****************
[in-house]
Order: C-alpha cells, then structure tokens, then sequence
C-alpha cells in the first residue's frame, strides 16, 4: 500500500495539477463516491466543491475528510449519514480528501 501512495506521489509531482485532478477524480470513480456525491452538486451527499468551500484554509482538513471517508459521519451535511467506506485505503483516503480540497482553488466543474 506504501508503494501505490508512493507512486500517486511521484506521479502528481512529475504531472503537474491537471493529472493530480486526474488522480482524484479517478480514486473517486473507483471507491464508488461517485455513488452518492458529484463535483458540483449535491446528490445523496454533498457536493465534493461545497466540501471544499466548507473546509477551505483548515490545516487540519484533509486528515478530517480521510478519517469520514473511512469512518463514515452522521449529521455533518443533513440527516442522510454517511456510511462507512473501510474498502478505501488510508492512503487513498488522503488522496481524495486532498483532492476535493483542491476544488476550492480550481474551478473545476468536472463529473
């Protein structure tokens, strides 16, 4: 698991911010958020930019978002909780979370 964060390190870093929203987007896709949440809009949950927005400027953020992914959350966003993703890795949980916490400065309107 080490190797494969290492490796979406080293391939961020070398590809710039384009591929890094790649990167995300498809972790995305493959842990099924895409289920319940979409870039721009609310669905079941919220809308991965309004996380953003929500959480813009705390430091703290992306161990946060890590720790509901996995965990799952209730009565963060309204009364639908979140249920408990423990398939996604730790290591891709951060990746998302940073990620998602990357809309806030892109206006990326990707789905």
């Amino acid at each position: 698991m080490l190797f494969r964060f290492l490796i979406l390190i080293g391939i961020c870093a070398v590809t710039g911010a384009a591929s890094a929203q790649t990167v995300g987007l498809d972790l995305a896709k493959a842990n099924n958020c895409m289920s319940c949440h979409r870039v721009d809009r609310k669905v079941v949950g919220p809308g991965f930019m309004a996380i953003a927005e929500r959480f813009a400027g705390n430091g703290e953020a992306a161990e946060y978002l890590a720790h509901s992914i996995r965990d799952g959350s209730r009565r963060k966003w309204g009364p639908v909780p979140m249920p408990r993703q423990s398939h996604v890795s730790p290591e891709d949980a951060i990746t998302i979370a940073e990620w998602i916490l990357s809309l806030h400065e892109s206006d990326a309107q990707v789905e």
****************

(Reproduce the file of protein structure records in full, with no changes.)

[in-house]
Order: C-alpha cells, then structure tokens, then sequence
C-alpha cells in the first residue's frame, strides 16, 4: 500500500495539477463516491466543491475528510449519514480528501 501512495506521489509531482485532478477524480470513480456525491452538486451527499468551500484554509482538513471517508459521519451535511467506506485505503483516503480540497482553488466543474 506504501508503494501505490508512493507512486500517486511521484506521479502528481512529475504531472503537474491537471493529472493530480486526474488522480482524484479517478480514486473517486473507483471507491464508488461517485455513488452518492458529484463535483458540483449535491446528490445523496454533498457536493465534493461545497466540501471544499466548507473546509477551505483548515490545516487540519484533509486528515478530517480521510478519517469520514473511512469512518463514515452522521449529521455533518443533513440527516442522510454517511456510511462507512473501510474498502478505501488510508492512503487513498488522503488522496481524495486532498483532492476535493483542491476544488476550492480550481474551478473545476468536472463529473
């Protein structure tokens, strides 16, 4: 698991911010958020930019978002909780979370 964060390190870093929203987007896709949440809009949950927005400027953020992914959350966003993703890795949980916490400065309107 080490190797494969290492490796979406080293391939961020070398590809710039384009591929890094790649990167995300498809972790995305493959842990099924895409289920319940979409870039721009609310669905079941919220809308991965309004996380953003929500959480813009705390430091703290992306161990946060890590720790509901996995965990799952209730009565963060309204009364639908979140249920408990423990398939996604730790290591891709951060990746998302940073990620998602990357809309806030892109206006990326990707789905």
């Amino acid at each position: 698991m080490l190797f494969r964060f290492l490796i979406l390190i080293g391939i961020c870093a070398v590809t710039g911010a384009a591929s890094a929203q790649t990167v995300g987007l498809d972790l995305a896709k493959a842990n099924n958020c895409m289920s319940c949440h979409r870039v721009d809009r609310k669905v079941v949950g919220p809308g991965f930019m309004a996380i953003a927005e929500r959480f813009a400027g705390n430091g703290e953020a992306a161990e946060y978002l890590a720790h509901s992914i996995r965990d799952g959350s209730r009565r963060k966003w309204g009364p639908v909780p979140m249920p408990r993703q423990s398939h996604v890795s730790p290591e891709d949980a951060i990746t998302i979370a940073e990620w998602i916490l990357s809309l806030h400065e892109s206006d990326a309107q990707v789905e």